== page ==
Realisation of the annexation plans might irreversibly undermine a future two-state solution with borders following the pre-war 1967 status quo (with possible changes mutually agreed as part of a final resolution to the conflict). This two-state solution has long been the central objective of international conflict resolution efforts, consistently advocated also by the EU. This focus has been based on the assumption that it would be the most effective, if not the only viable solution to ensure the realisation of the right to self-determination of the Palestinian people and sustainable peace and security for all. Fatah and the Palestinian Authority endorsed the two-state solution since the 1980s. Under the 1993 Oslo Accord, Israelis and Palestinians agreed on a plan to implement the two-state solution in a staged process over 5 years. The Arab Peace Initiative of 2002 endorsed the two-state solution and offered the normalisation of relations between the Arab States and Israel in exchange for the full withdrawal by Israel from the occupied territories and a just settlement of the refugee issue. Prime Minister Netanyahu has made it well understood, that he does not want a two-state solution. The annexation policy could be the tool to indeed make the two-state solution impossible.


The EU and Israel enjoy institutionally close and comprehensive relations. The EU has consistently supported Israel´s right of existence in secure borders. The EU is Israel’s main trading partner (1/3 of Israel’s trade; the EU imports from Israel around €15 billion worth of goods and services; the EU imports 15 times more goods from Israeli settlements (without preferential tariffs) than from Palestinians in the same territory). Over the past 10 years, the EU and Israel have signed seven new agreements on trade, agriculture, aviation, research, culture, cross border cooperation and police cooperation. The EU-funded Horizon 2020 is Israel’s 2nd largest public source of funding for research and Israel has been a net recipient of EUR 140 million in 2013-2020. The EU financing agency, the European Investment Fund, supports Israeli technology SMEs through loan guarantee schemes worth EUR 600 million in 2019. Israel benefits from a quarter of the Erasmus+ funds for the Southern Mediterranean region.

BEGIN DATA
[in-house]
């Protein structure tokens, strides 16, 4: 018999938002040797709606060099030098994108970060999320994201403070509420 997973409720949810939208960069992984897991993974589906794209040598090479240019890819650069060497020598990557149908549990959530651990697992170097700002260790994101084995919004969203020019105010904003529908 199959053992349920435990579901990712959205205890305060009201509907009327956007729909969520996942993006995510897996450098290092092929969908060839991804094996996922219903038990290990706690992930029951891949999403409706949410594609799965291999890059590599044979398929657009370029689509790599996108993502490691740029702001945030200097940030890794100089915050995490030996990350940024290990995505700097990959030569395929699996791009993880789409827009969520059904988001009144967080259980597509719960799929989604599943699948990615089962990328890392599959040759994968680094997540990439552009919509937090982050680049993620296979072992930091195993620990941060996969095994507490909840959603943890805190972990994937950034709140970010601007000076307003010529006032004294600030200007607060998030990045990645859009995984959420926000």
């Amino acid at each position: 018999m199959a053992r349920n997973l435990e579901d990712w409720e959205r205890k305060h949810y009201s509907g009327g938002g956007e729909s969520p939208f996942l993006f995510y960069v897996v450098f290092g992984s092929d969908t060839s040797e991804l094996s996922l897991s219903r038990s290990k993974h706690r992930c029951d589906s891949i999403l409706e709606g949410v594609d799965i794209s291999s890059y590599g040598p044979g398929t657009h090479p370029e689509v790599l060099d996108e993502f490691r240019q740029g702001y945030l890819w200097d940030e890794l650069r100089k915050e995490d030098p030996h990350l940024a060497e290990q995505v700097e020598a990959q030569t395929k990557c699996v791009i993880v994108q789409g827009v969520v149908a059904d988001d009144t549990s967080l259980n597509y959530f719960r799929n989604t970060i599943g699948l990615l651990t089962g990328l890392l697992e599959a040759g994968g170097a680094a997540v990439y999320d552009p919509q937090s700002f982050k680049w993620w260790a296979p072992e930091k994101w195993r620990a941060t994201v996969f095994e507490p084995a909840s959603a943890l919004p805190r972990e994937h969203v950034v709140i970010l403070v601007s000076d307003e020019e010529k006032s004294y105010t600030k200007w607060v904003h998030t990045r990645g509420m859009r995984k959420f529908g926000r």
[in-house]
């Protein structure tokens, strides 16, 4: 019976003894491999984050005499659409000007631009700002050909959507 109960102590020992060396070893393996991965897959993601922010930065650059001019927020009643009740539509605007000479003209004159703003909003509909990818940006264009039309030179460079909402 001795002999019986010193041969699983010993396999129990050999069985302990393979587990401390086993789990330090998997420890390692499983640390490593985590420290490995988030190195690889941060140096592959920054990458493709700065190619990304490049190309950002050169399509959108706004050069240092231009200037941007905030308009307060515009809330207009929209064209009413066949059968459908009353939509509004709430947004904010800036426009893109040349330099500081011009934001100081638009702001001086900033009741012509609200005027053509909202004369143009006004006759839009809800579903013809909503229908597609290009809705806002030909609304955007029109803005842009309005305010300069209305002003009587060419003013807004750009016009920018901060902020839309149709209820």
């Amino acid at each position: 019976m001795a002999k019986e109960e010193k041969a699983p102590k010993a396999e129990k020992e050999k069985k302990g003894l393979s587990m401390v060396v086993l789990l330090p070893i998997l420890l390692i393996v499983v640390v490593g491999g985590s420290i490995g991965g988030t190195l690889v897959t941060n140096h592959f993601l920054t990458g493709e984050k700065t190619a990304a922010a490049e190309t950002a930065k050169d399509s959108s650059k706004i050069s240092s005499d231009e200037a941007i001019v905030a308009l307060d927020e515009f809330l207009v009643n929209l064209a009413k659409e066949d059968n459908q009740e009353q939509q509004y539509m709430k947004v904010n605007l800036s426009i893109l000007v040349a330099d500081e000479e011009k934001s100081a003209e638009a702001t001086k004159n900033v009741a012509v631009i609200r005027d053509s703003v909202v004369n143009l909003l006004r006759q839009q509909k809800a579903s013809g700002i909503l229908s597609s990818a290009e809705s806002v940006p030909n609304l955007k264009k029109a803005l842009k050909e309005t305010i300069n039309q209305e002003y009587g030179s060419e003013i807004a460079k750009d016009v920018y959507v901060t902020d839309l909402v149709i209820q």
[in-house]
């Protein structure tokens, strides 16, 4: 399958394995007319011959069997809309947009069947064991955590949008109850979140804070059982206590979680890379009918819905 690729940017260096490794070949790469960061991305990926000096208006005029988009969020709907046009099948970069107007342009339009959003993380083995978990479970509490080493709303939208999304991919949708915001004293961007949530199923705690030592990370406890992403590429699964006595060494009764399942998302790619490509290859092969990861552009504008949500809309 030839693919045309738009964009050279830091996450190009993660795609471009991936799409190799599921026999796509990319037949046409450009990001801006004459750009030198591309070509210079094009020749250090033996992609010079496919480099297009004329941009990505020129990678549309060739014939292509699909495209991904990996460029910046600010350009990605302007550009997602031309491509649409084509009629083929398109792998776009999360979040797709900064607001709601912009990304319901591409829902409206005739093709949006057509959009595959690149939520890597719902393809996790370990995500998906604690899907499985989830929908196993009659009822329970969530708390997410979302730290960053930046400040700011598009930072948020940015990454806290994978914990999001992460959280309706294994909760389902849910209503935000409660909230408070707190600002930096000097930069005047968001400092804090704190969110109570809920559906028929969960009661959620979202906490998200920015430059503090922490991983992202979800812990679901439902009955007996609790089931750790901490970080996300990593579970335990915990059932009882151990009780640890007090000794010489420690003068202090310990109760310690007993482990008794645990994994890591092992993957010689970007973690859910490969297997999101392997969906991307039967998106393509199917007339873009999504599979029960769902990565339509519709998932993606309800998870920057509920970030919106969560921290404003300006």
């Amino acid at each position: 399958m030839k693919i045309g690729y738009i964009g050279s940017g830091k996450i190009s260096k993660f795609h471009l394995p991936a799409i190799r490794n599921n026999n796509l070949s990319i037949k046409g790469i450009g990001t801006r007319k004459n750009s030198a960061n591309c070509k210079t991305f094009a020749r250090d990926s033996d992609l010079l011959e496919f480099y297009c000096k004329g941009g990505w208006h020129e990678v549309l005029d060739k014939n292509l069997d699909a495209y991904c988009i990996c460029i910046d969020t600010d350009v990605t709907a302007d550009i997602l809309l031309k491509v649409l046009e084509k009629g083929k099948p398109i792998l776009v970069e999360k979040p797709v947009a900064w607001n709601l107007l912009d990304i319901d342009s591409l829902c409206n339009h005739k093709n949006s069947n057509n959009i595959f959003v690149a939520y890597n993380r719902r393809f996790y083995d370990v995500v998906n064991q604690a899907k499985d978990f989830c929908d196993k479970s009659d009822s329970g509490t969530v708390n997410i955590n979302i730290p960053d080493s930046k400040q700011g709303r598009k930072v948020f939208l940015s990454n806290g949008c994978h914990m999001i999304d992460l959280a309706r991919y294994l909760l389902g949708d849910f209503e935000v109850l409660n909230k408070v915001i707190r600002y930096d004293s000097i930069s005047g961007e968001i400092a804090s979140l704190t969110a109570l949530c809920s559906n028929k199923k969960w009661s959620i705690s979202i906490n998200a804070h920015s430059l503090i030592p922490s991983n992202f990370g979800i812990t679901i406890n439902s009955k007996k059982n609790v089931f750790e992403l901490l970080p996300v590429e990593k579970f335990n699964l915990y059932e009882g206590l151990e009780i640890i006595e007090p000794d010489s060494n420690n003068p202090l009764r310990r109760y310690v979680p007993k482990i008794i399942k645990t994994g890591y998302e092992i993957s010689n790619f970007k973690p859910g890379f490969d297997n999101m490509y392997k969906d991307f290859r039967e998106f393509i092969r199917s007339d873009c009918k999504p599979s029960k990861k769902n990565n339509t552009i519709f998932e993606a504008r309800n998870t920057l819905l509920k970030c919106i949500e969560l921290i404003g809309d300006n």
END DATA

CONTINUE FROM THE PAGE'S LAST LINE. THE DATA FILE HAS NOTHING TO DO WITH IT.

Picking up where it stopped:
The EU´s Israel policy in the context of the peace process has been often marked by deep internal divisions. As common decisions require unanimity among the 27 member states, the EU has often been blocked by disagreements. On the other hand, the Commission and the External Action Service do have some leeway on the basis of agreed Foreign Affairs Council decisions and EU legislation. This includes for example the strict application of the legal obligation to implement the policy of differentiation between Israel and annexed/occupied territories currently still far from effectively enforced. Of course, there is also scope for action by individual Member States, particularly if coordinated among a group of like-minded capitals. But the possibility for the EU to be a credible player on the ground depends on the capacity of building a united position.


The Greens/EFA group opposes any Israeli annexation of Palestinian territory. We do share the message of the letter initiated by Avraham Burg, the former speaker of the Israeli Knesset, opposing annexation and advocating an “adequate” response in case it still went ahead. If Israel decided to act on annexation, the EU would have to show the will and the ability to give a response commensurate with the relevancy of the issue, in keeping with its own foreign policy principles and with an effort to enhance the impact of our policy by acting united.